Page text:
Pilsen is known to be a hotbed for Latinx visual artists, as well as home to numerous diverse forms of street art; it’s common to see murals, stencil paintings, posters, and sculptures around the neighborhood that receive support from the National Museum of Mexican Art, one of the sponsors of the festival.  

  • Silver Rose, a band from México, perform at Ruido Fest. Photo by Juan Carlos Herrera.
  • Silver Rose, a band from México, perform at Ruido Fest. Photo by Emily Rich.
  • Silver Rose, a band from México, perform at Ruido Fest. Photo by Juan Carlos Herrera.
  • Silver Rose, a band from México, perform at Ruido Fest. Photo by Juan Carlos Herrera.
  • Silver Rose, a band from México, perform at Ruido Fest. Photo by Emily Rich.
  • Among the participants at the festival, was Rostros Ocultos, a band from México. Photo by Juan Carlos Herrera.
  • Concert goers enjoyed the Ruido Fest listening to bands from all around Latin America, sometimes very comfortably seated. Photo by Emily Rich.
  • Rostros Ocultos, a band from México, perform at Ruido Fest. Photo by Emily Rich.
  • Rostros Ocultos, a band from México, perform at Ruido Fest. Photo by Juan Carlos Herrera.
  • Rostros Ocultos, a band from México, perform at Ruido Fest. Photo by Emily Rich.
  • Rostros Ocultos, a band from México, perform at Ruido Fest. Photo by Juan Carlos Herrera.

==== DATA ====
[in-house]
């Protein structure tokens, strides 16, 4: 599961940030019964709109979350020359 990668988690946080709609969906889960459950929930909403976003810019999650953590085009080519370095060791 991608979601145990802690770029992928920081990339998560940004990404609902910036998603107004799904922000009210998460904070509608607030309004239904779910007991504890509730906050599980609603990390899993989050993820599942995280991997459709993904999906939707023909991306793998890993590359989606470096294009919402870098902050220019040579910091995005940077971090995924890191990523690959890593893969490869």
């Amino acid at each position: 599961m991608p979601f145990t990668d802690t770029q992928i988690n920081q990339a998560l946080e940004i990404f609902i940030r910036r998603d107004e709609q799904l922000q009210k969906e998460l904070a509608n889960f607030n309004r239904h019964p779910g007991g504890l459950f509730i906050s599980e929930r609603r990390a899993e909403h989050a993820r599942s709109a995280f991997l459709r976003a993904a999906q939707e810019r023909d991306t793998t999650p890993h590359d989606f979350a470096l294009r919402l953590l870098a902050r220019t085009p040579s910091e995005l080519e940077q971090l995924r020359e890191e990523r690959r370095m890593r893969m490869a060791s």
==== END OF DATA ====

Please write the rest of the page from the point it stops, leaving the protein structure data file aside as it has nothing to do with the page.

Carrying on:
• At Ruido Fest, concertgoers enjoyed listening to bands from all around Latin America. Photo by Emily Rich.
  • México's Fobia perform at Ruido Fest. Photo by Emily Rich.
  • México's Fobia perform at Ruido Fest. Photo by Juan Carlos Herrera.
  • México's Fobia perform at Ruido Fest. Photo by Juan Carlos Herrera.
  • México's Fobia perform at Ruido Fest. Photo by Juan Carlos Herrera.
  • Concertgoers enjoy the music at Ruido Fest. Photo by Emily Rich.

Pilsen’s unique and longstanding role within the Chicago arts scene is the very reason that many bands coming to Ruido Festival passed up hotel rooms to stay in the homes of fellow artists living in the Pilsen neighborhood. The neighborhood provides certain degree of anonymity, bilingual/bicultural interaction, and artistic connections that are unique.

Without a doubt, Ruido Fest is a unique and formative player in Chicago’s musical and cultural landscape. You can see the energy and popularity for yourself in the five slideshows from this summer’s Ruido Fest.

  • Mon Laferte, a Chilean singer-songwriter, performs at Ruido Fest. Photo by Juan Carlos Herrera.
  • Mon Laferte, a Chilean singer-songwriter, performs at Ruido Fest. Photo by Juan Carlos Herrera.
  • Mon Laferte, a Chilean singer-songwriter, performs at Ruido Fest. Photo by Juan Carlos Herrera.
  • Mon Laferte, a Chilean singer-songwriter, performs at Ruido Fest. Photo by Juan Carlos Herrera.
  • Mon Laferte, a Chilean singer-songwriter, performs at Ruido Fest. Photo by Juan Carlos Herrera.
  • Mon Laferte, a Chilean singer-songwriter, performs at Ruido Fest. Photo by Emily Rich.
  • Mon Laferte, a Chilean singer-songwriter, performs at Ruido Fest. Photo by Juan Carlos Herrera.
  • A concertgoer enjoys the music at Ruido Fest. Photo by Emily Rich.
  • Victimas del Doctor Cerebro, a band from México, perform at Ruido Fest. Photo by Emily Rich.
  • Victimas del Doctor Cerebro, a band from México, perform at Ruido Fest. Photo by Emily Rich.
  • Victimas del Doctor Cerebro, a band from México, perform at Ruido Fest. Photo by Emily Rich.
  • Victimas del Doctor Cerebro, a band from México, perform at Ruido Fest. Photo by Emily Rich.

One Response to Ruido: Spanish for Lollapalooza

  1. Cira Apitz says:

    Nice photos and excellent article. Way to go Juan Carlos!!